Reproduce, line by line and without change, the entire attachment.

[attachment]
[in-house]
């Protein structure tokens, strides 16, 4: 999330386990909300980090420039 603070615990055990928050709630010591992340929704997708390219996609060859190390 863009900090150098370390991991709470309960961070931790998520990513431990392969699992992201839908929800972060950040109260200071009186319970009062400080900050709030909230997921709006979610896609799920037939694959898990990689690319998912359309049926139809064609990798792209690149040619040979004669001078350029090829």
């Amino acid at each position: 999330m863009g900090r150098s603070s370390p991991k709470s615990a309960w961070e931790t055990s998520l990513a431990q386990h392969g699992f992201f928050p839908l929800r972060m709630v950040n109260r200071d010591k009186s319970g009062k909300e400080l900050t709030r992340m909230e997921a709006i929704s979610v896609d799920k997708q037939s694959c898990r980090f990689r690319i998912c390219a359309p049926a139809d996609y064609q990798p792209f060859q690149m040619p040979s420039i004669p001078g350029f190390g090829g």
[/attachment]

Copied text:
[in-house]
């Protein structure tokens, strides 16, 4: 999330386990909300980090420039 603070615990055990928050709630010591992340929704997708390219996609060859190390 863009900090150098370390991991709470309960961070931790998520990513431990392969699992992201839908929800972060950040109260200071009186319970009062400080900050709030909230997921709006979610896609799920037939694959898990990689690319998912359309049926139809064609990798792209690149040619040979004669001078350029090829």
């Amino acid at each position: 999330m863009g900090r150098s603070s370390p991991k709470s615990a309960w961070e931790t055990s998520l990513a431990q386990h392969g699992f992201f928050p839908l929800r972060m709630v950040n109260r200071d010591k009186s319970g009062k909300e400080l900050t709030r992340m909230e997921a709006i929704s979610v896609d799920k997708q037939s694959c898990r980090f990689r690319i998912c390219a359309p049926a139809d996609y064609q990798p792209f060859q690149m040619p040979s420039i004669p001078g350029f190390g090829g």